My Darling Clementine (1946)

My Darling Clementine (1946), directed by John Ford.

Much fictionalized (as always?) account of the Earps, Clantons, Tombstone and the gunfight at the OK Corral. Ford's Tombstone is a tiny place surrounded by nothing but the Monument Valley horizon.

Henry Fonda is a perfect American type: no polish, simple honesty, dry humor, courageous and generous in spirit. In a priceless bit he shyly works up the nerve to ask Cathy Downs to dance, while she reads his thoughts as if they were printed on his forehead.

Walter Brennan is a great evil old man. Whipping his huge cringing sons after an infraction: "When you pull a gun, kill a man!" "Yes, Pa."

Did Victor Mature establish the cultured and self-loathing Doc Holiday, or was that an earlier part of the mythology?

Linda Darnell always takes my breath away.

The Earps take jobs as lawmen to get revenge for the death of a brother, but over an hour passes before they do anything about it. According to a bit of dialogue only a few days have passed in the plot but I don't get any other indication of the passage of time; it might have been longer.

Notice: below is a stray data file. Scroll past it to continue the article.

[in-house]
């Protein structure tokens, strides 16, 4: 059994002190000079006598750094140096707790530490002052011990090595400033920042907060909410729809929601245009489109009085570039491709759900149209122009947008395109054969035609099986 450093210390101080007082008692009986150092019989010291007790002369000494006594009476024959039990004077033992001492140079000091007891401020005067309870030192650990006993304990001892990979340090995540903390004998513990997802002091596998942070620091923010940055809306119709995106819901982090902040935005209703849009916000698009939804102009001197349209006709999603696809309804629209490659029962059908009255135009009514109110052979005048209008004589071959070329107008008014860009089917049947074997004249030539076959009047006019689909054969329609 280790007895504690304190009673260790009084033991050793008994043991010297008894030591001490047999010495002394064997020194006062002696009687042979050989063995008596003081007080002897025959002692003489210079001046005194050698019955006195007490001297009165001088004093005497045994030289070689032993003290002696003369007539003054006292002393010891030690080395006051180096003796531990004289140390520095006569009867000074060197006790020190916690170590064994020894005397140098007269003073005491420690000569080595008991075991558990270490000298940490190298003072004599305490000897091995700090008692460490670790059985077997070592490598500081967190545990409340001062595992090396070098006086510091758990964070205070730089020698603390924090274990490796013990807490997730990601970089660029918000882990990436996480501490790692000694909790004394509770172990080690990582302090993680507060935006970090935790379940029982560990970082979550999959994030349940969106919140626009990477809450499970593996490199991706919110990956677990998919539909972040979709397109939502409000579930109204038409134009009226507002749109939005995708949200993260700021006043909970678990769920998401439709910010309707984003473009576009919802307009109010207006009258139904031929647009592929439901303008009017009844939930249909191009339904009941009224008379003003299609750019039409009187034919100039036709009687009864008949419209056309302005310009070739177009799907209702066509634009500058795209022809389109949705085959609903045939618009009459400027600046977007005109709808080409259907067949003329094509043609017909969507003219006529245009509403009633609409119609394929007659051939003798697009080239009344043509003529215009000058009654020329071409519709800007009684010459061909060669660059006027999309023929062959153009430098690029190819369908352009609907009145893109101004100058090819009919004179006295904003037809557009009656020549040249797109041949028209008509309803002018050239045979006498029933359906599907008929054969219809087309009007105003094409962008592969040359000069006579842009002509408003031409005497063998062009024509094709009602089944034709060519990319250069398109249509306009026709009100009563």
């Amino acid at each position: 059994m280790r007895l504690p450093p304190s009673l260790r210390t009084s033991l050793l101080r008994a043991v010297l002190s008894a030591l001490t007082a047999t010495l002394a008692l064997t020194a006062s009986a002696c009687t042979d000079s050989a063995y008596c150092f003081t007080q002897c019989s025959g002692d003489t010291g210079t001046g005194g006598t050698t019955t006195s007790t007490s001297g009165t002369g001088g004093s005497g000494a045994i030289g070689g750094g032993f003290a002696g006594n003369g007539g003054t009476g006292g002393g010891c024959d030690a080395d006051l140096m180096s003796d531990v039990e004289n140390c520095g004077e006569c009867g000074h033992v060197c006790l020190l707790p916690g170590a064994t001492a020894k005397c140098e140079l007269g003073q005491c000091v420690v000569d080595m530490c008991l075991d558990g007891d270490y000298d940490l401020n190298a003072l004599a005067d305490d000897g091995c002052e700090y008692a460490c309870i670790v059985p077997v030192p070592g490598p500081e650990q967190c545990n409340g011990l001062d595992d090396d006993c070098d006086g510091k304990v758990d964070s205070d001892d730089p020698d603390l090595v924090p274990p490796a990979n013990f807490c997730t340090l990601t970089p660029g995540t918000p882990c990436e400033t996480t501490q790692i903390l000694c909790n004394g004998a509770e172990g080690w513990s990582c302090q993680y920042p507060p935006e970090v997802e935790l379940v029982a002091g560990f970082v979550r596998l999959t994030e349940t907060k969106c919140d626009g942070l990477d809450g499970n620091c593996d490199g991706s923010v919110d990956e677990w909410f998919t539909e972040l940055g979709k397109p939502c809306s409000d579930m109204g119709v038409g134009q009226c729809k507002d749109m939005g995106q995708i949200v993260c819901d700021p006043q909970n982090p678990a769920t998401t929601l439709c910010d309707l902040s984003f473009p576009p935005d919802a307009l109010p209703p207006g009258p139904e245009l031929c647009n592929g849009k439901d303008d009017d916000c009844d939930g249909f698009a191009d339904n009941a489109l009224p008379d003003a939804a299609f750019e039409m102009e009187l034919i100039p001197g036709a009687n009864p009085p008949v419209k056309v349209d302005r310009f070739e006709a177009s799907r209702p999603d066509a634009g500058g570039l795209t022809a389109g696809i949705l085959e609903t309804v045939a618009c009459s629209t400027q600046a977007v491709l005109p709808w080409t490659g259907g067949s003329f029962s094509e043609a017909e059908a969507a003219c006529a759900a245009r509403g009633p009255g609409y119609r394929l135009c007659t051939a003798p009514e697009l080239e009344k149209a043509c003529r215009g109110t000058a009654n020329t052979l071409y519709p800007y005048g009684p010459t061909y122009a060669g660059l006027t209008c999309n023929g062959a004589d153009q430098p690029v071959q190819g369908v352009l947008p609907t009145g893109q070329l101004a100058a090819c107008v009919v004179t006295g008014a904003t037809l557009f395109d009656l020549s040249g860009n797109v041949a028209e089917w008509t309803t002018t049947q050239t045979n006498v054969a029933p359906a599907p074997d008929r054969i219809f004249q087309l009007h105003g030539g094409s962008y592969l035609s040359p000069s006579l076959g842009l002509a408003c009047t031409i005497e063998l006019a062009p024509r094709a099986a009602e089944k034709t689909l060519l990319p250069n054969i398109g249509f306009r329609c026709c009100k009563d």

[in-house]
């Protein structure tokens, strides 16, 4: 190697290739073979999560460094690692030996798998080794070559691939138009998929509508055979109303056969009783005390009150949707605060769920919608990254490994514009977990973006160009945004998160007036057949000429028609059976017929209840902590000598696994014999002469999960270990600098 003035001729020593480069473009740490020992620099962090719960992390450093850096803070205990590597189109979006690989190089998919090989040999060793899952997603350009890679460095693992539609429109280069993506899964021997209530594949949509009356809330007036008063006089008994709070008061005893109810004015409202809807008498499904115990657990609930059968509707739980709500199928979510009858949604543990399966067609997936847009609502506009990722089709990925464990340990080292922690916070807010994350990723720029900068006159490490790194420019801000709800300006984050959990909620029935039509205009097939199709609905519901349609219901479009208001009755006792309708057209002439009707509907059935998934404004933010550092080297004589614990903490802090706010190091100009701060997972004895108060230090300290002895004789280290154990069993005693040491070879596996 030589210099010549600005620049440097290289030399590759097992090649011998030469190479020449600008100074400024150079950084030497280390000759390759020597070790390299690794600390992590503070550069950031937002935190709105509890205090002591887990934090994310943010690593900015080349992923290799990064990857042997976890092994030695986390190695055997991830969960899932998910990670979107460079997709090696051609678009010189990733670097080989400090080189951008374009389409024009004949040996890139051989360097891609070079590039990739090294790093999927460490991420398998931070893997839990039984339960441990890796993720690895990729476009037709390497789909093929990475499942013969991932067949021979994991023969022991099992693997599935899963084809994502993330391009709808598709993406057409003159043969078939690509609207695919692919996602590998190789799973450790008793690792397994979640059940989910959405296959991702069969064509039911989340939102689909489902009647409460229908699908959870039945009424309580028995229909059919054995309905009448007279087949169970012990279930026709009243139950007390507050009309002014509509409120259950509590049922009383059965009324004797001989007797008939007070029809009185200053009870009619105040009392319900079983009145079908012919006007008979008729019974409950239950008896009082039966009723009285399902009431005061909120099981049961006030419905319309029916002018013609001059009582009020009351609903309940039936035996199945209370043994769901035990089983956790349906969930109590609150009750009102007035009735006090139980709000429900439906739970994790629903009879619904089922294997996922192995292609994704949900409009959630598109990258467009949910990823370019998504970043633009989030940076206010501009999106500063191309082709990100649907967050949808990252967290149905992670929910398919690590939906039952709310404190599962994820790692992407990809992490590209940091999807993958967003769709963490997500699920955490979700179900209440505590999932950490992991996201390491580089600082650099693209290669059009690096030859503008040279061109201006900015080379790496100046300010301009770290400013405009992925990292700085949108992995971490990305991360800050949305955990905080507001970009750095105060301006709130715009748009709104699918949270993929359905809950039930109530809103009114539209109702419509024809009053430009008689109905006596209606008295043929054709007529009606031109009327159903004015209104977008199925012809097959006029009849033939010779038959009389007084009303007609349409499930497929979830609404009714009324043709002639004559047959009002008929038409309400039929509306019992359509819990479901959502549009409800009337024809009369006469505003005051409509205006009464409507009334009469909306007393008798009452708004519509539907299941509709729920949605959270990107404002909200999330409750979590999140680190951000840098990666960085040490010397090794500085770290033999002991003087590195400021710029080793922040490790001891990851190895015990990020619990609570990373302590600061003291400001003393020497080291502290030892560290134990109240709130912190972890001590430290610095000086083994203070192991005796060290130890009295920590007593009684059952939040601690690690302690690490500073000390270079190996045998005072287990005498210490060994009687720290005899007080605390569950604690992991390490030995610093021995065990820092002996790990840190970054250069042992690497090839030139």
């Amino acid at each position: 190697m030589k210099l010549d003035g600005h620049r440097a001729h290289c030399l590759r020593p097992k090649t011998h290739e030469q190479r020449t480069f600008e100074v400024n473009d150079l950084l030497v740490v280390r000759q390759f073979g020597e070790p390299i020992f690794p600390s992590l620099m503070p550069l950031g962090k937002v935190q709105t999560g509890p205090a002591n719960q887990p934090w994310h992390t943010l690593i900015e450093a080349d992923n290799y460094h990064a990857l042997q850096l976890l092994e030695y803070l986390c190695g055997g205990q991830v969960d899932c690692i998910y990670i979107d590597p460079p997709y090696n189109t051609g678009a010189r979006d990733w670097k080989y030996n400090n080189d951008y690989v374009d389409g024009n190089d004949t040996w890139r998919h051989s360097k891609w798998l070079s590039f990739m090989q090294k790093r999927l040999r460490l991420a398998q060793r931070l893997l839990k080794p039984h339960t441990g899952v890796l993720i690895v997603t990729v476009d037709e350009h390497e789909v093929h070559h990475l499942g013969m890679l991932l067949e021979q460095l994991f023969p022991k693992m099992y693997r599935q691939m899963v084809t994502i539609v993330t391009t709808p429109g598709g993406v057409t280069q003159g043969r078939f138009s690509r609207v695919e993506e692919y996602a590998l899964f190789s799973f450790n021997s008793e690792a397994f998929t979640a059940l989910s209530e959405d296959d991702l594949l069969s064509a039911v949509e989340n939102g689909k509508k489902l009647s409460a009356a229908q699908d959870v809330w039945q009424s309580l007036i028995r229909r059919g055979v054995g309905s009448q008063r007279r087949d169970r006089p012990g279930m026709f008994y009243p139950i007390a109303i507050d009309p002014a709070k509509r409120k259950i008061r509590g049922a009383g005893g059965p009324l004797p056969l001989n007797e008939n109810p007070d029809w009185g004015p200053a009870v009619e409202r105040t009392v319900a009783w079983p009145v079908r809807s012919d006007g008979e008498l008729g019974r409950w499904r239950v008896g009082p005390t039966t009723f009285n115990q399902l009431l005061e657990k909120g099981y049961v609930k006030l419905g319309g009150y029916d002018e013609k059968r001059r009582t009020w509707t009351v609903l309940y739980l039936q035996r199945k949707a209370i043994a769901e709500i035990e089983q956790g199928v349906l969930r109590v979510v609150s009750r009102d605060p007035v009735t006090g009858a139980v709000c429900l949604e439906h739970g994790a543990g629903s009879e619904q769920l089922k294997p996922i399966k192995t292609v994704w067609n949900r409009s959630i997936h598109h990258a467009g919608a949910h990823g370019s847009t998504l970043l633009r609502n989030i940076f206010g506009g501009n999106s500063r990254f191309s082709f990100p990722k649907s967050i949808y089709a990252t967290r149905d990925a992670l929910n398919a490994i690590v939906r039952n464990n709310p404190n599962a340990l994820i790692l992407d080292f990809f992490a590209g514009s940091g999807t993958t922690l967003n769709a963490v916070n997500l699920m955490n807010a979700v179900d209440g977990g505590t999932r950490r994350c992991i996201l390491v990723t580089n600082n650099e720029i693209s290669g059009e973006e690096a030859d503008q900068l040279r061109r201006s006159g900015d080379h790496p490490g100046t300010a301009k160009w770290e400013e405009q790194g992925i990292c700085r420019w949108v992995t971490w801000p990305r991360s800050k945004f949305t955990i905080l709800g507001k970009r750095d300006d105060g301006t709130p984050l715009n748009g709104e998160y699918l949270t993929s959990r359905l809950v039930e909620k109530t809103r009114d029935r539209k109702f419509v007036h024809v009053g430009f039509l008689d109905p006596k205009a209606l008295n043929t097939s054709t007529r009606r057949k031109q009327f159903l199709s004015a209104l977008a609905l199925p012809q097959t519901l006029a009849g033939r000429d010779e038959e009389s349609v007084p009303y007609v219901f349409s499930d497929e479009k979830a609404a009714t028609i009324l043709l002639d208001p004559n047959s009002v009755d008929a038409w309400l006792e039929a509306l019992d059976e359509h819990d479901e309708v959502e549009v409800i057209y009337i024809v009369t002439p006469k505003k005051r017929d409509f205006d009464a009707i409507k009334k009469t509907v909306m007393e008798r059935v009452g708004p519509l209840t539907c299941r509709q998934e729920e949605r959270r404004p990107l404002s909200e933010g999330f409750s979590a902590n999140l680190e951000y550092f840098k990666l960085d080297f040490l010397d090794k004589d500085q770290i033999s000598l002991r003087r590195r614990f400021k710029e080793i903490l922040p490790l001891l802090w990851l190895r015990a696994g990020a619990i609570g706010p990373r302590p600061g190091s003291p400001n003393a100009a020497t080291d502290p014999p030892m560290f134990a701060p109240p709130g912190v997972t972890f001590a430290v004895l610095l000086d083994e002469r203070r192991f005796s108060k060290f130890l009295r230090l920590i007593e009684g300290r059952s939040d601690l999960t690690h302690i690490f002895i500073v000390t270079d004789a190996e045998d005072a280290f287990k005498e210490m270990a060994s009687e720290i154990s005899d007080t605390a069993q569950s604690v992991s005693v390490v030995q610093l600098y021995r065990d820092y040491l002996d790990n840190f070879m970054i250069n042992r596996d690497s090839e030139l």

Little bits: the bordello, madam and "ladies" are just there, no big deal. The cantina band includes a hammered dulcimer strummed by hand. Alan Mowbray as the ham Shakespearean, and the drunken crowd's eagerness to see him.

This is the first time I have seen the "preview" version, which is about six minutes longer than the theatrical release. It is an attempt to restore Ford's original cut as it was before studio editing. A documentary details the differences: mostly some extended dialogue and a different soundtrack with less background music. The DVD is a flipper with the theatrical release on the other side.


What kind of town is this? Selling liquor to Indians!


Mac, you ever been in love?

No, I've been a bartender all my life.